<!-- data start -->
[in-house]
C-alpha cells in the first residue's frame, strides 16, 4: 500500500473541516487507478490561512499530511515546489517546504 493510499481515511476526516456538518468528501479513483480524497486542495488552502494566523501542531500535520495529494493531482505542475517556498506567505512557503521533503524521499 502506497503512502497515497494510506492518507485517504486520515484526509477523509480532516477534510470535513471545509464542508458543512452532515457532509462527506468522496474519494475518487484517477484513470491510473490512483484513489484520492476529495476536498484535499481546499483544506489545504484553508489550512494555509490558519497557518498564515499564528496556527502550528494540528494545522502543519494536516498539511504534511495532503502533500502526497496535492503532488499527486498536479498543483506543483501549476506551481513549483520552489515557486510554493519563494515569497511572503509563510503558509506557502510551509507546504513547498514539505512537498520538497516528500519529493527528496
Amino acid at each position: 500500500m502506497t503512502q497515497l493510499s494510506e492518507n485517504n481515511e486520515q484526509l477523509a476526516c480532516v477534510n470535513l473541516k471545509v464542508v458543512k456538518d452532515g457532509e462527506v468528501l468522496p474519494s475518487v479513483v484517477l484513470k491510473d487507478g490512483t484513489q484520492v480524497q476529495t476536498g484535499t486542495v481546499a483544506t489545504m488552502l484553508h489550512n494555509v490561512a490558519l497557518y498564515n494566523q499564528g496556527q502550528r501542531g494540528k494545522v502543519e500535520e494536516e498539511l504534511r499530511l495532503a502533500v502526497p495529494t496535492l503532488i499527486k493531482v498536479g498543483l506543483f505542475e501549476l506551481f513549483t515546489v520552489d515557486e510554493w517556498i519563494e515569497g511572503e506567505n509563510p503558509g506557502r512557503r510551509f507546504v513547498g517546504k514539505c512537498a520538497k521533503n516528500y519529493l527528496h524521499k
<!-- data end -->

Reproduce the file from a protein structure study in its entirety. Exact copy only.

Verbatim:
[in-house]
C-alpha cells in the first residue's frame, strides 16, 4: 500500500473541516487507478490561512499530511515546489517546504 493510499481515511476526516456538518468528501479513483480524497486542495488552502494566523501542531500535520495529494493531482505542475517556498506567505512557503521533503524521499 502506497503512502497515497494510506492518507485517504486520515484526509477523509480532516477534510470535513471545509464542508458543512452532515457532509462527506468522496474519494475518487484517477484513470491510473490512483484513489484520492476529495476536498484535499481546499483544506489545504484553508489550512494555509490558519497557518498564515499564528496556527502550528494540528494545522502543519494536516498539511504534511495532503502533500502526497496535492503532488499527486498536479498543483506543483501549476506551481513549483520552489515557486510554493519563494515569497511572503509563510503558509506557502510551509507546504513547498514539505512537498520538497516528500519529493527528496
Amino acid at each position: 500500500m502506497t503512502q497515497l493510499s494510506e492518507n485517504n481515511e486520515q484526509l477523509a476526516c480532516v477534510n470535513l473541516k471545509v464542508v458543512k456538518d452532515g457532509e462527506v468528501l468522496p474519494s475518487v479513483v484517477l484513470k491510473d487507478g490512483t484513489q484520492v480524497q476529495t476536498g484535499t486542495v481546499a483544506t489545504m488552502l484553508h489550512n494555509v490561512a490558519l497557518y498564515n494566523q499564528g496556527q502550528r501542531g494540528k494545522v502543519e500535520e494536516e498539511l504534511r499530511l495532503a502533500v502526497p495529494t496535492l503532488i499527486k493531482v498536479g498543483l506543483f505542475e501549476l506551481f513549483t515546489v520552489d515557486e510554493w517556498i519563494e515569497g511572503e506567505n509563510p503558509g506557502r512557503r510551509f507546504v513547498g517546504k514539505c512537498a520538497k521533503n516528500y519529493l527528496h524521499k